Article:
Do you drink water or wooder?
Durham, NC– Yet another Philadelphia native angrily brews pot after pot of coffee, unable to successfully order the mysterious beverage from local restaurants. It’s there behind every counter, coffee that is, brewing next to the friendly waitress, but, like many Philadelphia natives, Chris struggles to cross the language barrier that separates Philadelphia from the rest of the world. “Come auwn!” exclaims Chris at the local Waffle House, “Yous guys don’t underssand what a cup of kawfee is? Lemme just have some wooder.”
The Philadelphia accent is a common disposition for folks living in Philadelphia or its suburbs, up through Reading, PA and its suburbs, as well as most of southern New Jersey. Our manner of butchering such simple words as coffee and water may seem crazy, but there exists reason to our madness. Such a manner of speaking is rarely heard nationally because this accent is amongst the hardest to emulate. This difficulty stems, considerably, from the remarkable degree of vowel volatility. The most prominent example of this draws from our pronunciation of the “short a” phoneme. In Philly, “ah” becomes “eah” if an “a” is followed by “m,” “n,” “ss,” “ff,” or ,”th;” as in: lamb, man, bath, pass, or path. Contrarily, short a stays “ah” for every other use, such as lab, badge, or pal. The exceptions to this rule are: and, an, am, ran, swam, and began. Another tell-tale indicator of a Philly accent is the emphasis which we tend to place upon long “o’s.” More so than any other accent, the long “o” in such words as “mode” and “phone,” is drawn out… until the long “o” is placed before “l” or “r,” at which point we use an emphasis similar to general English.
Confused yet? That’s okay. Due to the complexity of the Philadelphia accent, “natives,” portrayed on film, generally substitute the similar New York or general American accent, as occurs in the Rocky series and Invincible. That’s right, even Rocky. Heavily contributing to the uniqueness of the Philly accent is our hybrid geographic position. Being “midland,” Philadelphia accents combine elements of both Southern and Northern speak. For example, “yous” is considered essential slang from Baltimore to New York City but, south of Baltimore, you will more likely here “y’all.” Distinguishing Philadelphia from its northern brethren are several southern tendencies such as our pronunciation of “ow.” Philadelphia pronounces words containing the “ow” phoneme such as “how,” “now,” and “brown” with a southern twist by proclaiming “hayw,” “nayw,” and “braywn.” Such pronunciation is why “crayon” and “crown” sound identical when spoken by someone with a true Philadelphia accent. Also, like Southern folk, “on” and “off” are spoken more like “awn” and “awf” than the Northern pronunciations: “ahn” and “ahf.” As a result, “coffee” is “kawfee” although it’s just as good.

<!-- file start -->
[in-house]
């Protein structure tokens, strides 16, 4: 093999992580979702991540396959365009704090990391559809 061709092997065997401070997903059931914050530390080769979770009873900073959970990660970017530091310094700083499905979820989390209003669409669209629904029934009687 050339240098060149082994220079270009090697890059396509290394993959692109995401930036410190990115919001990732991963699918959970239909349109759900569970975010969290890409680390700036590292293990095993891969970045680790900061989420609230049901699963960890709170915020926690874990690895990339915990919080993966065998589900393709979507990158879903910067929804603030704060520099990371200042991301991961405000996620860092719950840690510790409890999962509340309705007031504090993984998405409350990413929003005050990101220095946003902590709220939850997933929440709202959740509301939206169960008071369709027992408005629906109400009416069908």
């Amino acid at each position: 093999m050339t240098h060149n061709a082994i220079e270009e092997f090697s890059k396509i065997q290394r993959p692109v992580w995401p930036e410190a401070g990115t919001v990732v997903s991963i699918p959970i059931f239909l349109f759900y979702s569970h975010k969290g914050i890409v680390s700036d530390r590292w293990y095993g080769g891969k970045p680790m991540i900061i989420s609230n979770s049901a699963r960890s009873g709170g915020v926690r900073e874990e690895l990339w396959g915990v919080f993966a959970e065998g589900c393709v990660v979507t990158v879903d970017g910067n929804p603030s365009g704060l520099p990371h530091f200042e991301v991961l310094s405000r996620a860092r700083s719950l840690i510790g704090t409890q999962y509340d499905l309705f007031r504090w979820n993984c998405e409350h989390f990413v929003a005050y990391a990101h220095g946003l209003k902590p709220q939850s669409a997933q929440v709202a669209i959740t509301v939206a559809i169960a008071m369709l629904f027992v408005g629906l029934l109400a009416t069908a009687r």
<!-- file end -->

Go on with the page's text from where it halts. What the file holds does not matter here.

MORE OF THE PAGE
Are you starting to understand the Philadelphia accent? Or, perhaps, just recognize it? If so, let’s shatter your confidence with an inexplicable exception: “wooder.” Only in Philadelphia can water give you splinters. Why? Well, speculation abounds, leaving an overall consensus that Philadelphia is just unique. Say to yourself: “water.” Record yourself saying this word, several times in a row, then listen. Would you like a glass of 2 by 4’s?
Was this inability to distinguish between a crayon and a crown why we broke off from England? No, but if you ever leave our special region, make sure to brace yourself for the blank stares that will accompany your requests for “kawfee” or “wooder.” Until then, contact our helpful representatives by web or call our Philadelphia-speaking sales team at (800) 924-6841 to set up home or office delivery of Philly’s best wooder and kawfee.